Major League Baseball Player. He played Major League baseball as a pitcher for 10 seasons (1942, 1946 to 1953, 1955) with the Cincinnati Reds, New York Yankees and the Kansas City Athletics. Nicknamed “The Whip” for his tall, gangling appearance and his sidearm delivery, he appeared very briefly in 1942 before his rookie campaign in 1946. He struggled through much of that initial season, finishing with a 9-13 record. However, six of his 9 wins were Shutouts (good enough to led the NL in that category). He was also named to the NL All-Star Team, pitching an inning in the 12-0 AL rout. It would be the first of 6 consecutive All-Star selections, during which he sent a record (since tied) for pitching in 6 consecutive Mid-Summer Classics. He would be the starting NL pitcher the 1947 Game, and would pitch the last inning of the the 14-inning 1950 Game, gaining the Win). His best year came in 1947, when he led the NL in Wins with 22, losing only 8, and topping all NL pitcher in Strikeouts with 193. Arm troubles plagued him the next two years, with him winning only 7 and 9 games respectively, but he returned to form in 1950 an 1951, winning 17 and 16 Games. Towards the end of the 1952 season he was sent to the AL leading New York Yankees, who would capture with 4th consecutive American League Pennant. In the 1952 World Series against the Brooklyn Dodgers, Ewell Blackwell started Game 5 for the Yanks, gaining a no-decision in a 6-5 Dodgers win (the Yankees defeated Brooklyn in the Series 4 Games to 3). After one more year his arm troubles forced him into retirement (although he attempted a brief comeback with the A’s in 1955). Two of his greatest achievements happened in his career year of 1947. On June 18th he pitched a 6-0 no-hit game in Cincinnati’s Crosley Field, and almost pitched another one in his next start against the Dodgers on June 22nd, losing a second no-hit bid with one out in the 9th Inning (to date he is the only pitcher to come that close to Johnny Vandeer Meer’s record). His other feat was the extension of a personal winning streak, started in 1946, that went to 16 straight wins. His career totals were 82 Wins-78 Losses, 236 Games Pitched, 839 Strikeouts and a career 3.30 ERA.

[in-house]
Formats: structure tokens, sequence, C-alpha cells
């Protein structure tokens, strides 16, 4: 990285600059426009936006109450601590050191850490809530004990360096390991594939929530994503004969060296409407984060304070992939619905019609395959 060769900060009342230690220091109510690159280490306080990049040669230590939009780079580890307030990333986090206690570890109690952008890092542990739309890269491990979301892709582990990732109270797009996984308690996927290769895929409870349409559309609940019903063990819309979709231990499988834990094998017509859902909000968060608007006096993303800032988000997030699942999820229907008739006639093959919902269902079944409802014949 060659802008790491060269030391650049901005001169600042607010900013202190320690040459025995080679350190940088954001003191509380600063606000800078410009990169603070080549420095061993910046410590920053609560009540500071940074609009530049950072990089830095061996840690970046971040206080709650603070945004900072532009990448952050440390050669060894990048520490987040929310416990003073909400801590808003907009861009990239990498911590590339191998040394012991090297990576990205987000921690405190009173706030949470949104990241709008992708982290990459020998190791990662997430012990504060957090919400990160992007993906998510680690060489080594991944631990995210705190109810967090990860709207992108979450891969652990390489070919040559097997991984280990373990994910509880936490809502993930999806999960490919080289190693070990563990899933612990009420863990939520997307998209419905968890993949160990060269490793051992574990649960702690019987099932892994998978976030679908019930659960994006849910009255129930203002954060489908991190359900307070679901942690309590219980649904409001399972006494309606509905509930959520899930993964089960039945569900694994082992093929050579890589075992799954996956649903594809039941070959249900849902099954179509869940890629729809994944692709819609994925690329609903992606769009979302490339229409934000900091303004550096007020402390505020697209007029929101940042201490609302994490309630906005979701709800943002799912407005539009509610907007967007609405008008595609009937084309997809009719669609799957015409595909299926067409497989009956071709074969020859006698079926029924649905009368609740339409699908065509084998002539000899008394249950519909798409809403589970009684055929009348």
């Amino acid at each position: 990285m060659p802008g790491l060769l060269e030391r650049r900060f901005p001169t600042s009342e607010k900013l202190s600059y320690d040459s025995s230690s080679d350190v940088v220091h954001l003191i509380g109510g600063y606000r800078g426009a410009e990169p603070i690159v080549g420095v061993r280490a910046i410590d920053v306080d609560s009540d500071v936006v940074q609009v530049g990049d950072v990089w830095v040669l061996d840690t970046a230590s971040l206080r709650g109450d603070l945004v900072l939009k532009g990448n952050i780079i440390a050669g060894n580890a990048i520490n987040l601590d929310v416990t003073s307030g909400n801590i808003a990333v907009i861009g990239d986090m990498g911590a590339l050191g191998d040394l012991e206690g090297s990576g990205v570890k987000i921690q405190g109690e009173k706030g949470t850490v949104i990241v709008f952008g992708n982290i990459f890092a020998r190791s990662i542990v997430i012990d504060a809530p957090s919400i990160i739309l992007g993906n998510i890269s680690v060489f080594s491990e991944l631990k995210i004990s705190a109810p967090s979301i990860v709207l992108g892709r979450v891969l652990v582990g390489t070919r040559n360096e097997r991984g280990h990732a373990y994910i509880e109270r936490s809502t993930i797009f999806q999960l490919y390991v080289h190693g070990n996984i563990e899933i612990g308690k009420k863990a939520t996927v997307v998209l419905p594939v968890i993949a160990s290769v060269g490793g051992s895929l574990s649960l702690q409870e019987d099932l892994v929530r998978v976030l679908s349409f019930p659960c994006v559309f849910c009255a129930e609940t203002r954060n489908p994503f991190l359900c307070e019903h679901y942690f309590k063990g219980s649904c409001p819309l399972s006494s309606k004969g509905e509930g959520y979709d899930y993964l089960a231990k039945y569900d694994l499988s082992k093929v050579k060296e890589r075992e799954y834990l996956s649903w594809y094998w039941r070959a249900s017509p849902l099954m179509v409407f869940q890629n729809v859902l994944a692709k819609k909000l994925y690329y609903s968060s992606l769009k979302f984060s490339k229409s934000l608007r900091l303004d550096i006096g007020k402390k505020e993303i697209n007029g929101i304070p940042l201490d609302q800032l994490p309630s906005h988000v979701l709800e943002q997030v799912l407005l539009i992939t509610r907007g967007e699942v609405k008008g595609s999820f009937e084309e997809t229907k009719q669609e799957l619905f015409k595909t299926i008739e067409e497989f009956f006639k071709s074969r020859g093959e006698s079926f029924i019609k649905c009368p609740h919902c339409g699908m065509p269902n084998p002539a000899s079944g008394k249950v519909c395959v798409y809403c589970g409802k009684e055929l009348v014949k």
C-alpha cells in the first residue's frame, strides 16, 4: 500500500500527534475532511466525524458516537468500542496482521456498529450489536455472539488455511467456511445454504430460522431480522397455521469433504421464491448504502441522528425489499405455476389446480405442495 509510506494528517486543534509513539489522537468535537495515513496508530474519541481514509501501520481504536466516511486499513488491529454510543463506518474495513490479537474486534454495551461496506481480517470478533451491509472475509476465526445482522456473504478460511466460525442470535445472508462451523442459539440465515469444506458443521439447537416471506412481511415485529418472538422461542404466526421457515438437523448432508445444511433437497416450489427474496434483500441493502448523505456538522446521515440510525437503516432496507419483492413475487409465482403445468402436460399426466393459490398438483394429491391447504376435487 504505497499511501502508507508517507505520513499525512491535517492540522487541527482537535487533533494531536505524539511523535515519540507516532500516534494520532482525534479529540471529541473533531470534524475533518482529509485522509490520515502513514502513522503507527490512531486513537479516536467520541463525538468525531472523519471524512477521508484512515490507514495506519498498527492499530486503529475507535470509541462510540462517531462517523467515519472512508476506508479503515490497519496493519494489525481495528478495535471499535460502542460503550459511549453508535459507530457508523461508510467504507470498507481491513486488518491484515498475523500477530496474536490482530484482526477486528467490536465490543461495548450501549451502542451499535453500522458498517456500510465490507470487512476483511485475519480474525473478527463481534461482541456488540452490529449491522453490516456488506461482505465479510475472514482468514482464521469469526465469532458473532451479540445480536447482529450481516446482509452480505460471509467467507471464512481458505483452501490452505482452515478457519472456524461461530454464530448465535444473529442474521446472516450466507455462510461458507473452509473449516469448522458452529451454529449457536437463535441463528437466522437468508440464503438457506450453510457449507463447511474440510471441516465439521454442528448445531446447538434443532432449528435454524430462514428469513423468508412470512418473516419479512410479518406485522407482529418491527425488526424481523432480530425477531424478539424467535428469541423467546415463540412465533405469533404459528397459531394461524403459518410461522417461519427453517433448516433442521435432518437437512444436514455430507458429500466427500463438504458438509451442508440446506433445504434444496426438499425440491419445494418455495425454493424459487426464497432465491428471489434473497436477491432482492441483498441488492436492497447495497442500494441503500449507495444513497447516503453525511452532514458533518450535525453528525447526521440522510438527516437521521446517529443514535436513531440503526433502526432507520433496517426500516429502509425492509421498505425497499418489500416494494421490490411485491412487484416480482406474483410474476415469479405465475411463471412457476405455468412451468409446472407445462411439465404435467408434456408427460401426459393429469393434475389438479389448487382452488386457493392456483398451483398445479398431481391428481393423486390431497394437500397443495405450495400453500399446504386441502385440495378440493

Bio by: RPD2
Dottie E Blackwell